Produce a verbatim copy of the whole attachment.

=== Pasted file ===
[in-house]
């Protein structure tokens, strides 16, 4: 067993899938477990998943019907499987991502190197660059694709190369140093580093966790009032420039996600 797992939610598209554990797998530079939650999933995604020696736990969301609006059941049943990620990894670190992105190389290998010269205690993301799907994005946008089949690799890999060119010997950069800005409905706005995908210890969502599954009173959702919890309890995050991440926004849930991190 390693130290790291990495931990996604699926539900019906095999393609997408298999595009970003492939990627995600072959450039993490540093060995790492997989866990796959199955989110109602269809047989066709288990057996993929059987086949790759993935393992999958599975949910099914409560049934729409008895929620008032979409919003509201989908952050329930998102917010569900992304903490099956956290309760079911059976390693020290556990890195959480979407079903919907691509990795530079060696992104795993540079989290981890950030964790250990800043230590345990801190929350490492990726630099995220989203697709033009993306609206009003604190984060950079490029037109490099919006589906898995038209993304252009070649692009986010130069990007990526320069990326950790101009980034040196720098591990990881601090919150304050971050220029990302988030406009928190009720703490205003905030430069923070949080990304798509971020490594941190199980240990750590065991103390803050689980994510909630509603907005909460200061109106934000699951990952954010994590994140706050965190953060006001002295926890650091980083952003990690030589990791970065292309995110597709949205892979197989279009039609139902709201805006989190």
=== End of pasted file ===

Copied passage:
[in-house]
């Protein structure tokens, strides 16, 4: 067993899938477990998943019907499987991502190197660059694709190369140093580093966790009032420039996600 797992939610598209554990797998530079939650999933995604020696736990969301609006059941049943990620990894670190992105190389290998010269205690993301799907994005946008089949690799890999060119010997950069800005409905706005995908210890969502599954009173959702919890309890995050991440926004849930991190 390693130290790291990495931990996604699926539900019906095999393609997408298999595009970003492939990627995600072959450039993490540093060995790492997989866990796959199955989110109602269809047989066709288990057996993929059987086949790759993935393992999958599975949910099914409560049934729409008895929620008032979409919003509201989908952050329930998102917010569900992304903490099956956290309760079911059976390693020290556990890195959480979407079903919907691509990795530079060696992104795993540079989290981890950030964790250990800043230590345990801190929350490492990726630099995220989203697709033009993306609206009003604190984060950079490029037109490099919006589906898995038209993304252009070649692009986010130069990007990526320069990326950790101009980034040196720098591990990881601090919150304050971050220029990302988030406009928190009720703490205003905030430069923070949080990304798509971020490594941190199980240990750590065991103390803050689980994510909630509603907005909460200061109106934000699951990952954010994590994140706050965190953060006001002295926890650091980083952003990690030589990791970065292309995110597709949205892979197989279009039609139902709201805006989190």